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An Overview of Surface Conditions in Numerical Simulations of Dust Devils and the Consequent Near-surface Air Flow Fields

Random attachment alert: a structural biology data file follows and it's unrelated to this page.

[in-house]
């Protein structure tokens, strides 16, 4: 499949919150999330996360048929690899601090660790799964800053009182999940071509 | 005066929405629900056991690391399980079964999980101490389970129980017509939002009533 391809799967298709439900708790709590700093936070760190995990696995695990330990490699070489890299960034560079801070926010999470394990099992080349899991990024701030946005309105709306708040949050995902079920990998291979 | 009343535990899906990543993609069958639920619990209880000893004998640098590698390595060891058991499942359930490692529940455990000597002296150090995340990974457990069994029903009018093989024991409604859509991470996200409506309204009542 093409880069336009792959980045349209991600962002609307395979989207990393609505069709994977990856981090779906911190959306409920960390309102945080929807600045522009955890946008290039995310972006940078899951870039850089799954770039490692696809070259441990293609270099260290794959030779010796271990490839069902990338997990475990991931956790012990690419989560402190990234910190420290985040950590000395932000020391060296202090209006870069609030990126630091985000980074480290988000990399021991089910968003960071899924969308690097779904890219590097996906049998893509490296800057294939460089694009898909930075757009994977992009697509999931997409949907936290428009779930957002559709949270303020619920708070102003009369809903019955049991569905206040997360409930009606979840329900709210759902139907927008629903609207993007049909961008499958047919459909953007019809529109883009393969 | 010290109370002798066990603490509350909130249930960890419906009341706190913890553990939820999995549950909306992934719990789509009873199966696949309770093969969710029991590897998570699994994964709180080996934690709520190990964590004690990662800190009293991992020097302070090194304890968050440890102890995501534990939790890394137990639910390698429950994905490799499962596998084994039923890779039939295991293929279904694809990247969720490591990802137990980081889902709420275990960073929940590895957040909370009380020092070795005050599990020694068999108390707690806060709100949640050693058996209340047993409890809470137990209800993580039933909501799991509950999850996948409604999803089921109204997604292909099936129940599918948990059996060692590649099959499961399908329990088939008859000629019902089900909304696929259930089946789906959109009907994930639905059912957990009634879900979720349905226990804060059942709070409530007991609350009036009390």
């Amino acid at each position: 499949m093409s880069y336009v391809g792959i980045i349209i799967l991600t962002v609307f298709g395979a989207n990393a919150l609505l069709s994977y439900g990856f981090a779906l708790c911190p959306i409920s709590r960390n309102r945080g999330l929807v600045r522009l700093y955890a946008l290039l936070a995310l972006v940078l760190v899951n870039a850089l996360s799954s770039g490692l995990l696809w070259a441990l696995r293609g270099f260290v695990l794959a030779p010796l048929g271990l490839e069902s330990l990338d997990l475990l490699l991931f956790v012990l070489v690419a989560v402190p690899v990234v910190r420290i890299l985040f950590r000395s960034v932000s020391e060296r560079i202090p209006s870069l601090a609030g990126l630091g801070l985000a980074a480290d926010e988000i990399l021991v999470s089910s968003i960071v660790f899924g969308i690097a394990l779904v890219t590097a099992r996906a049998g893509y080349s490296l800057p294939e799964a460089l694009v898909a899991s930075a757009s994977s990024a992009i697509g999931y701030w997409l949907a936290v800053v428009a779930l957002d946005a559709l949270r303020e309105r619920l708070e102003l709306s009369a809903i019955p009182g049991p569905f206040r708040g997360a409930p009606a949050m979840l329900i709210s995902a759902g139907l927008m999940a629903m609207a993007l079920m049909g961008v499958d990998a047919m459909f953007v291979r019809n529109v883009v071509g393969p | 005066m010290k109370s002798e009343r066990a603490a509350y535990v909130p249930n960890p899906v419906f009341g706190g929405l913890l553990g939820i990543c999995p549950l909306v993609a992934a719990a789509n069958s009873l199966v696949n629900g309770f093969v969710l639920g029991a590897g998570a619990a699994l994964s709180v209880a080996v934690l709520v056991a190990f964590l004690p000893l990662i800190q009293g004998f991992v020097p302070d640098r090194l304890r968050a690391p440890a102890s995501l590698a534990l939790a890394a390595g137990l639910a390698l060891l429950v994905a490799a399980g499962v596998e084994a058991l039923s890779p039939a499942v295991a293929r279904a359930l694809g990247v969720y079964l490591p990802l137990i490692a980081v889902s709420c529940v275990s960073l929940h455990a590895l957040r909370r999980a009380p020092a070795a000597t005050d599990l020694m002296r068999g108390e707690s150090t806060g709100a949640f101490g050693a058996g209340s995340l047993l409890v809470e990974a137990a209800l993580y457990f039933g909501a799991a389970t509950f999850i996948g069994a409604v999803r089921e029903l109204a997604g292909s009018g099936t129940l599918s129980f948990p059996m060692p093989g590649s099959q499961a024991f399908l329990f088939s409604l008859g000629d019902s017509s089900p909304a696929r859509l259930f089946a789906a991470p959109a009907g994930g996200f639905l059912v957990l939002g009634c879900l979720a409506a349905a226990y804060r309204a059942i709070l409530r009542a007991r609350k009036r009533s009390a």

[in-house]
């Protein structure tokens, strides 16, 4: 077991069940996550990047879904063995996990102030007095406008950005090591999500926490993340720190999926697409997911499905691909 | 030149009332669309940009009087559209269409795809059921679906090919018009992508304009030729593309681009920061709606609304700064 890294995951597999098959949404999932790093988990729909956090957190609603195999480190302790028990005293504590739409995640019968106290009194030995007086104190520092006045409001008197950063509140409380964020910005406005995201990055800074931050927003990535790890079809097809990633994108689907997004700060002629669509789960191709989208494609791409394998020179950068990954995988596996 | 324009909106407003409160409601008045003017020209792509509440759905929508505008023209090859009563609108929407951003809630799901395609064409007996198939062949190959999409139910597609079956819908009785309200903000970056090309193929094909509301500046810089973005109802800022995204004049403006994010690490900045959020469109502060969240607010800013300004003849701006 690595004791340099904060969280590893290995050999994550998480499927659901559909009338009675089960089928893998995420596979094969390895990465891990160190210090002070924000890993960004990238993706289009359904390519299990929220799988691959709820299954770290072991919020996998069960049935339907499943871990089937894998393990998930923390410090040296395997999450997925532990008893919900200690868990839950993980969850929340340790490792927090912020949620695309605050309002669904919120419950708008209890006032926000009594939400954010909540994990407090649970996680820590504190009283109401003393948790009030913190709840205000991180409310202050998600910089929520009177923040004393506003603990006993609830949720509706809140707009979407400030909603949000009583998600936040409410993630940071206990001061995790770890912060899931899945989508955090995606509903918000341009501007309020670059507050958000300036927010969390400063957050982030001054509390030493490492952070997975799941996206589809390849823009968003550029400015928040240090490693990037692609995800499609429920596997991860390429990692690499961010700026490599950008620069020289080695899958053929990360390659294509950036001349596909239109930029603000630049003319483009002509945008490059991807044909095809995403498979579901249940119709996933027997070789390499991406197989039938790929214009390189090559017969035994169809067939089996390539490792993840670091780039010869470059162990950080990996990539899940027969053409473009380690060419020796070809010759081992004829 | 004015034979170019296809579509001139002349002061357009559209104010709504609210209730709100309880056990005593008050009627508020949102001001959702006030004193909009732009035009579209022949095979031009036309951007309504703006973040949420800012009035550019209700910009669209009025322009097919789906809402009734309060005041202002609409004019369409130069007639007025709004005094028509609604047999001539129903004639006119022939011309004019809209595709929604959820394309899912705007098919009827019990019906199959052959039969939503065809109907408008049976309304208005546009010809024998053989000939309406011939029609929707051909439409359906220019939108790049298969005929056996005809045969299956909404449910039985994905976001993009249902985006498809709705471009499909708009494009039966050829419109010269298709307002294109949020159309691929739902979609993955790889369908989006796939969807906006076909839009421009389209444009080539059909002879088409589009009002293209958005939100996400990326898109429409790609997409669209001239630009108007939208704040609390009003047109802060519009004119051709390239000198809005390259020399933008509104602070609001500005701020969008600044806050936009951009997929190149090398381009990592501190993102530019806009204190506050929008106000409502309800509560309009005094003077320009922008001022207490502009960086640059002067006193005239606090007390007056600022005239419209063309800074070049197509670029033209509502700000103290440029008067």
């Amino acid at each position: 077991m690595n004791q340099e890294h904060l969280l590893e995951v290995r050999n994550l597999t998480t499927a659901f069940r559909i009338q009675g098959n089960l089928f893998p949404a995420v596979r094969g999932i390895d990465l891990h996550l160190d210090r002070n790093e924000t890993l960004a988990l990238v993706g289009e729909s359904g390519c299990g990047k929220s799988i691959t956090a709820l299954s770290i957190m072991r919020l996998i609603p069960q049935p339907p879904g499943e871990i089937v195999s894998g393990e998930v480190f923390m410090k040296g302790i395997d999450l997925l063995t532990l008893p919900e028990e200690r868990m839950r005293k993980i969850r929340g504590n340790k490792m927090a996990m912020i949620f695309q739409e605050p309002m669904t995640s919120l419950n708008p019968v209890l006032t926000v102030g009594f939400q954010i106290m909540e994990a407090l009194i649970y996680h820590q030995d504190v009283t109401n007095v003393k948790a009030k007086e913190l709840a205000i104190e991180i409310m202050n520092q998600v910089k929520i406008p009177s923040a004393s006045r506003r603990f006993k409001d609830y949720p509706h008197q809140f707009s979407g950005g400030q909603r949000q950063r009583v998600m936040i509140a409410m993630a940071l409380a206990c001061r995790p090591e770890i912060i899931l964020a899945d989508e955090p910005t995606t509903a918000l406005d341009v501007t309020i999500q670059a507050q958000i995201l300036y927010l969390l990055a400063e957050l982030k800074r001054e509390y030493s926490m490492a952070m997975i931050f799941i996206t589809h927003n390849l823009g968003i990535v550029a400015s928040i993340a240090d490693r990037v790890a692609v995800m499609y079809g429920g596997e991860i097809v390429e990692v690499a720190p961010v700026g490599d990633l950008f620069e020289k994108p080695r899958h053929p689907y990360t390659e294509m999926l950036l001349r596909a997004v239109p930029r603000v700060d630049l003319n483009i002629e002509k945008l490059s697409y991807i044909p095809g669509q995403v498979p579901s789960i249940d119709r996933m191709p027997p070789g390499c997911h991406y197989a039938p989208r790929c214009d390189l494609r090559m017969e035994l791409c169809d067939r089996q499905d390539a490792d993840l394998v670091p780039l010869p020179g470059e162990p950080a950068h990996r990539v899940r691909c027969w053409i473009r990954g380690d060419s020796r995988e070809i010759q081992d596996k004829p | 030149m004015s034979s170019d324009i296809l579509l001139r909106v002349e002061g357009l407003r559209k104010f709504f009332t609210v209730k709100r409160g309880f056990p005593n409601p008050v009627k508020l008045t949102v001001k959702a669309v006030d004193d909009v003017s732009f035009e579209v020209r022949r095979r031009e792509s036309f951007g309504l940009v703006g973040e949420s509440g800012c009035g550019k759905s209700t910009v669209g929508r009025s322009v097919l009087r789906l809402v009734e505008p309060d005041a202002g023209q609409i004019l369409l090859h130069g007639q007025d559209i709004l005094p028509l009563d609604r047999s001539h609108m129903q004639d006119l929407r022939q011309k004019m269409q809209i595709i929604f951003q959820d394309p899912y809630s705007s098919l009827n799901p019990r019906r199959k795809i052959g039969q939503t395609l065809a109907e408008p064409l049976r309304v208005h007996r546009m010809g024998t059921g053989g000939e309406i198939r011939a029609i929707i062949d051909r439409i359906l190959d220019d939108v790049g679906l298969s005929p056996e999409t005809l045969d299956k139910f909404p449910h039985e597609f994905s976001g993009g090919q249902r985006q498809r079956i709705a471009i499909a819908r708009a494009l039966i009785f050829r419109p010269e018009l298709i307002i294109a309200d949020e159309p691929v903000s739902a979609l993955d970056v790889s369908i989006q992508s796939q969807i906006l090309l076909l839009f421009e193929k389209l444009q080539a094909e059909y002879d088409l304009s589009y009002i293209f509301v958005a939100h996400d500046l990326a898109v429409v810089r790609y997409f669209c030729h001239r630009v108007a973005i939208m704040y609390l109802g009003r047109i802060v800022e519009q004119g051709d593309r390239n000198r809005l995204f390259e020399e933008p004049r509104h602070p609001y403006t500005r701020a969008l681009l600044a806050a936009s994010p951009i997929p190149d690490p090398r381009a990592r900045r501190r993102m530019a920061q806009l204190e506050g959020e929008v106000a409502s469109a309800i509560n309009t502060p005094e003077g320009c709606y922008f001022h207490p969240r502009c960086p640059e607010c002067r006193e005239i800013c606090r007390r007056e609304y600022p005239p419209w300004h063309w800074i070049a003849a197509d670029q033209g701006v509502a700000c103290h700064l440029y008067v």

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Dust devils are generally attributed to the near-surface conditions, usually the composite actions of the surface parameters, such as heat flux, wind shear and surface friction. Dust devil scale (DD-scale) numerical modeling has been developed to simulate the air flow of dust devils (Gu et al., 2006, 2008). In the DD-scale model, local vorticity is imposed on the boundary domain (the outer dust devil), as described by Lewellen et al. (2000). The computational domain is close to the size of convective plumes. The predicted physical parameters of Arizona-type dust devil, such as the maximum tangential velocity, the updraft velocity, the pressure drop in the inner core region and even the inverse flow at the top of the core region, approach the observation results, testifying the validity of the DD-scale modeling. The effects of buoyancy (ground temperature) and surface friction (surface momentum impact height) on the fine scale structure of dust devils are further examined in this paper. The results indicate that even with small temperature difference (weak buoyancy), severe dust devils may be formed by strong local vorticity, and that different surface momentum impact heights may result in different conic angles of corner flow.

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